News Article | May 4, 2017
Site: www.fao.org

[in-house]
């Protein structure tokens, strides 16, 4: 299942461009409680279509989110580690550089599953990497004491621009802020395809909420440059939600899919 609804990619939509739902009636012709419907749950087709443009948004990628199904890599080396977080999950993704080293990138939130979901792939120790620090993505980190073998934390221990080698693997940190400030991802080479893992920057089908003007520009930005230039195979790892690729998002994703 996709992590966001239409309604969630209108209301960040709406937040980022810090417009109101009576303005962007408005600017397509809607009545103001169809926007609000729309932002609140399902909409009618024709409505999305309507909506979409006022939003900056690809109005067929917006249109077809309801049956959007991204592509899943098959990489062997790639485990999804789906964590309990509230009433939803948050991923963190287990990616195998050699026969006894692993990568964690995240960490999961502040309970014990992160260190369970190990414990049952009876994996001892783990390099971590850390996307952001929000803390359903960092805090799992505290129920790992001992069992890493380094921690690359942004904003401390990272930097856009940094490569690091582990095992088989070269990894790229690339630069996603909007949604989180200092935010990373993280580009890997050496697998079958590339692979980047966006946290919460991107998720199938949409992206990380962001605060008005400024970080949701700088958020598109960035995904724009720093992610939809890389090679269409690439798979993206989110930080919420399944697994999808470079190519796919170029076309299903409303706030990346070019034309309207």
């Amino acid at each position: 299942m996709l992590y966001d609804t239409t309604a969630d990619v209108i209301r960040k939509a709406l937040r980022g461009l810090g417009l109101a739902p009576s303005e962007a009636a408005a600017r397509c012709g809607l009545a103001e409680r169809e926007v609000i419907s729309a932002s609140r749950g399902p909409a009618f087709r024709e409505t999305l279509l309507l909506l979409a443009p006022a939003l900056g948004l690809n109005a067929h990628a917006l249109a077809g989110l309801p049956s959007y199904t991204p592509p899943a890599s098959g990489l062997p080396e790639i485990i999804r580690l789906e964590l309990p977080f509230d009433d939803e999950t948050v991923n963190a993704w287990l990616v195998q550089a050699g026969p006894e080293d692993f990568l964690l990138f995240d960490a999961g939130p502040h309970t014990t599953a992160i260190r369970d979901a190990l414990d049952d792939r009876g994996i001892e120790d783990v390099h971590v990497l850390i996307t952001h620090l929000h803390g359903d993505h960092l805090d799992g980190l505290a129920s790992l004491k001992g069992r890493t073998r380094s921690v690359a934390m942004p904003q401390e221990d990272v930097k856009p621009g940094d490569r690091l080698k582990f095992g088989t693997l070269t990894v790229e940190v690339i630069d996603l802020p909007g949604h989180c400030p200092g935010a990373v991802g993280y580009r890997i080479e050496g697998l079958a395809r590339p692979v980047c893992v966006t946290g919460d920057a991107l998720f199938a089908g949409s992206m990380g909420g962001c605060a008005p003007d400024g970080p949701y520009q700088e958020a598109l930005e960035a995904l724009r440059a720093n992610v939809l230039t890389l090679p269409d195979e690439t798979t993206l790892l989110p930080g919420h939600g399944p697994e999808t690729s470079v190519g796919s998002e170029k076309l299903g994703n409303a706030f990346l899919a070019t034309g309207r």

Lao People’s Democratic Republic (Lao PDR) is highly susceptible to climate change and natural hazards, particularly to flood and drought conditions which seriously affect the country’s agricultural production. Although gradually declining in terms of its contribution to GDP in recent years, agriculture continues to play a major role in Lao PDR’s economy. Kangphosay village, located in Savannakhet Province, and its surrounding agricultural lands are located along the bank of a river, an area which is prone to flooding. Since 1992, villagers have experienced four major floods, the most recent in 2015 when 106 hectares of agricultural land were flooded, damaging more than one third of cropped land. Four years earlier, in 2011, the village lost all its crops during a major flood that persisted for three months. Almost 400 hectares of farm land is potentially vulnerable to flood damage in any given year, and the water level can remain persistently high for months at a time. FAO and the European Union partnered with the Ministry of Agriculture and Forestry and Laotian Province authorities to provide disaster risk reduction and management (DRRM) training in agriculture in Kangphosay village, with the aim of increasing farmers’ resilience to disasters and broadening livelihood diversity. Lao PDR is very vulnerable to natural disasters, including extreme weather events which have been increasing in frequency and intensity. Almost all the country’s farming systems are susceptible to flooding, drought and the late onset of the rainy seasons. With a high dependency on traditional agricultural systems and a predominance of smallholder farms, the impacts of such natural disasters can be all the more devastating. Good Practice Operations FAO’s DRRM training has supported smallholder farmers in Kangphosay village not only in adopting Good Practice Operations (GPOs) designed to prevent flood damage, but also in adapting successfully their approach to fish culture. Malaythip Viengmany, a smallholder farmer and beneficiary from Kangphosay village whose livelihood mainly relies on fish farming, is now sharing her knowledge with others, and the community as a whole is also diversifying livestock. “Earlier when the floods came, there was no way to avoid the loss. One of the prevention options offered by the project, which we have adopted, is to place a high net fence around the fish pond so that during periods of flooding the fish were not swept away. Apart from this, the project also introduced some new techniques for raising fish”, explained Malaythip.  “Thanks to the support from FAO project we are able to raise more fish and minimize the damage from the floods.” Today, Malaythip and her family not only have sufficient fish for their own consumption, but they are also able to supplement their income by selling the production surplus. As a FAO project village, Kangphosay has ten participating households in the GPO programme, comprising flood tolerant rice, fish cultures, and organic fertilizer/soil improvement. Farmers have received soil improvement training to produce organic fertilizer and, as a result, have increased their overall agricultural production. In addition to boosting their own livelihoods, they have shared these techniques with other farmers to spread the practice throughout the community. While currently implemented GPOs offer significant opportunities to reduce vulnerability in target areas, their selective implementation leaves great room for expansion. Resilient livelihood opportunities for women Kangphosay villagers have pursued a range of activities to broaden their livelihood diversity, from growing multiple types of crops to raising different types of livestock and developing supplemental incomes. Additional activities, farm and business –focused, aim to limit the impacts of disasters, in particular the exploration of resilient livelihood opportunities for women. Traditionally, women have had a strong agricultural role in Lao PDR communities, and that role should be enhanced. Increased inclusion of women in agricultural decision making and training activities, as demonstrated by the success of the GPO programme, increases the effectiveness of the community’s agricultural system as a whole. District Agricultural Officers periodically check in with communities to provide additional support and resources, taken up by the citizens and local leaders. In support of this goal, DRRM plans have proven most successful when local stakeholders take ownership of the processes and organize periodic meetings to oversee the implementation of activities. Mainstreaming DRRM into agricultural planning The Ministry of Agriculture and Forestry (MAF) has taken important steps to better address and mainstream DRRM into agricultural planning. With the support of FAO, they have developed a sector-specific Plan of Action (PoA) for DRRM in agriculture to raise awareness, strengthen sectoral capabilities and promote a proactive approach to DRRM. With FAO’s support, the Government has been increasing the resilience of agricultural communities to disasters, and in 2014 a Plan of Action for Disaster Risk Reduction Management in Agriculture was produced. The Organization is currently supporting implementation of the Plan by developing guidelines for planners and technical officials, field testing and validating good practice options. Assistance is also enabling the Government to provide rapid and coordinated cross-sectoral responses to poultry disease epidemics – including the detection and stamping out of several outbreaks of Highly Pathogenic Avian Influenza (HPAI).